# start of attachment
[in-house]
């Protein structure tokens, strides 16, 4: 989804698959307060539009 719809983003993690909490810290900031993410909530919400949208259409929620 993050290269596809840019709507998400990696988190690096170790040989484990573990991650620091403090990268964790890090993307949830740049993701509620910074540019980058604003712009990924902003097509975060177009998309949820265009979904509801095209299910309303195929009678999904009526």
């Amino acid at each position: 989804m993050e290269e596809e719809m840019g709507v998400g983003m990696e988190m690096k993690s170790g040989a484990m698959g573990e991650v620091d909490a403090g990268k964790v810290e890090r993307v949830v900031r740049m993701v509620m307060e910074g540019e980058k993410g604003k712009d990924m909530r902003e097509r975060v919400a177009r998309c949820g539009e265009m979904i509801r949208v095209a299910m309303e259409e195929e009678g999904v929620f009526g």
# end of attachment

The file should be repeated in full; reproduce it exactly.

[in-house]
């Protein structure tokens, strides 16, 4: 989804698959307060539009 719809983003993690909490810290900031993410909530919400949208259409929620 993050290269596809840019709507998400990696988190690096170790040989484990573990991650620091403090990268964790890090993307949830740049993701509620910074540019980058604003712009990924902003097509975060177009998309949820265009979904509801095209299910309303195929009678999904009526």
């Amino acid at each position: 989804m993050e290269e596809e719809m840019g709507v998400g983003m990696e988190m690096k993690s170790g040989a484990m698959g573990e991650v620091d909490a403090g990268k964790v810290e890090r993307v949830v900031r740049m993701v509620m307060e910074g540019e980058k993410g604003k712009d990924m909530r902003e097509r975060v919400a177009r998309c949820g539009e265009m979904i509801r949208v095209a299910m309303e259409e195929e009678g999904v929620f009526g």